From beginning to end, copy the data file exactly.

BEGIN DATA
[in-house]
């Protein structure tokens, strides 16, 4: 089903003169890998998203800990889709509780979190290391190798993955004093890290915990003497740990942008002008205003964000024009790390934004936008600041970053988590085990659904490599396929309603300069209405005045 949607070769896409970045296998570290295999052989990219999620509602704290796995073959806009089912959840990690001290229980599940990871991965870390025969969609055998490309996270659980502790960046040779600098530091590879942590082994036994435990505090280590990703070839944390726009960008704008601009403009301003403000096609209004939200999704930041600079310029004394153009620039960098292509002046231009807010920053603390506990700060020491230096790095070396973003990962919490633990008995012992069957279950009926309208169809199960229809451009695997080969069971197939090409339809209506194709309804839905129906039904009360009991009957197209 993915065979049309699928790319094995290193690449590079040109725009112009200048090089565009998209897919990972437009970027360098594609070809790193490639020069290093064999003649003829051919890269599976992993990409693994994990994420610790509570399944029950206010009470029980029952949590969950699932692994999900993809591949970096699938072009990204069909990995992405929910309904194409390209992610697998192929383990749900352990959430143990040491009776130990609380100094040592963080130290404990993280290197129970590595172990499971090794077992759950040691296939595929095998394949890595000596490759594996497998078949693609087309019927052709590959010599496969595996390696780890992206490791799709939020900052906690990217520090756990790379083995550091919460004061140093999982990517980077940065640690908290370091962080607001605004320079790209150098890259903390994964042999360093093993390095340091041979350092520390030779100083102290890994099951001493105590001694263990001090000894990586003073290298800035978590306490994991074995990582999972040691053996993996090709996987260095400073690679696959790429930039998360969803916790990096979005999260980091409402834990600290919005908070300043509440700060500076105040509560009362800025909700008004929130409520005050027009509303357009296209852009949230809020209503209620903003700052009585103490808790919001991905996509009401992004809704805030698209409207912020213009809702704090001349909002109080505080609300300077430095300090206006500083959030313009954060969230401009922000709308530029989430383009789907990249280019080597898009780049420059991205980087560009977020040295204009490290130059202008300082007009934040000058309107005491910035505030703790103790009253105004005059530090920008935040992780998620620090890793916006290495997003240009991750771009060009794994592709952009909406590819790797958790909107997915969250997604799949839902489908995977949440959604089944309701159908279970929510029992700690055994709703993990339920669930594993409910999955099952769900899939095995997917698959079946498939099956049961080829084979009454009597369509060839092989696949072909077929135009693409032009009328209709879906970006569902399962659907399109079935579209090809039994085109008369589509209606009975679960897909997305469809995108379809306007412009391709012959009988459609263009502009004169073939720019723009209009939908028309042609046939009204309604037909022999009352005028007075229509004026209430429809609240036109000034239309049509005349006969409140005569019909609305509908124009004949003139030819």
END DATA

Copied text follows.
[in-house]
């Protein structure tokens, strides 16, 4: 089903003169890998998203800990889709509780979190290391190798993955004093890290915990003497740990942008002008205003964000024009790390934004936008600041970053988590085990659904490599396929309603300069209405005045 949607070769896409970045296998570290295999052989990219999620509602704290796995073959806009089912959840990690001290229980599940990871991965870390025969969609055998490309996270659980502790960046040779600098530091590879942590082994036994435990505090280590990703070839944390726009960008704008601009403009301003403000096609209004939200999704930041600079310029004394153009620039960098292509002046231009807010920053603390506990700060020491230096790095070396973003990962919490633990008995012992069957279950009926309208169809199960229809451009695997080969069971197939090409339809209506194709309804839905129906039904009360009991009957197209 993915065979049309699928790319094995290193690449590079040109725009112009200048090089565009998209897919990972437009970027360098594609070809790193490639020069290093064999003649003829051919890269599976992993990409693994994990994420610790509570399944029950206010009470029980029952949590969950699932692994999900993809591949970096699938072009990204069909990995992405929910309904194409390209992610697998192929383990749900352990959430143990040491009776130990609380100094040592963080130290404990993280290197129970590595172990499971090794077992759950040691296939595929095998394949890595000596490759594996497998078949693609087309019927052709590959010599496969595996390696780890992206490791799709939020900052906690990217520090756990790379083995550091919460004061140093999982990517980077940065640690908290370091962080607001605004320079790209150098890259903390994964042999360093093993390095340091041979350092520390030779100083102290890994099951001493105590001694263990001090000894990586003073290298800035978590306490994991074995990582999972040691053996993996090709996987260095400073690679696959790429930039998360969803916790990096979005999260980091409402834990600290919005908070300043509440700060500076105040509560009362800025909700008004929130409520005050027009509303357009296209852009949230809020209503209620903003700052009585103490808790919001991905996509009401992004809704805030698209409207912020213009809702704090001349909002109080505080609300300077430095300090206006500083959030313009954060969230401009922000709308530029989430383009789907990249280019080597898009780049420059991205980087560009977020040295204009490290130059202008300082007009934040000058309107005491910035505030703790103790009253105004005059530090920008935040992780998620620090890793916006290495997003240009991750771009060009794994592709952009909406590819790797958790909107997915969250997604799949839902489908995977949440959604089944309701159908279970929510029992700690055994709703993990339920669930594993409910999955099952769900899939095995997917698959079946498939099956049961080829084979009454009597369509060839092989696949072909077929135009693409032009009328209709879906970006569902399962659907399109079935579209090809039994085109008369589509209606009975679960897909997305469809995108379809306007412009391709012959009988459609263009502009004169073939720019723009209009939908028309042609046939009204309604037909022999009352005028007075229509004026209430429809609240036109000034239309049509005349006969409140005569019909609305509908124009004949003139030819």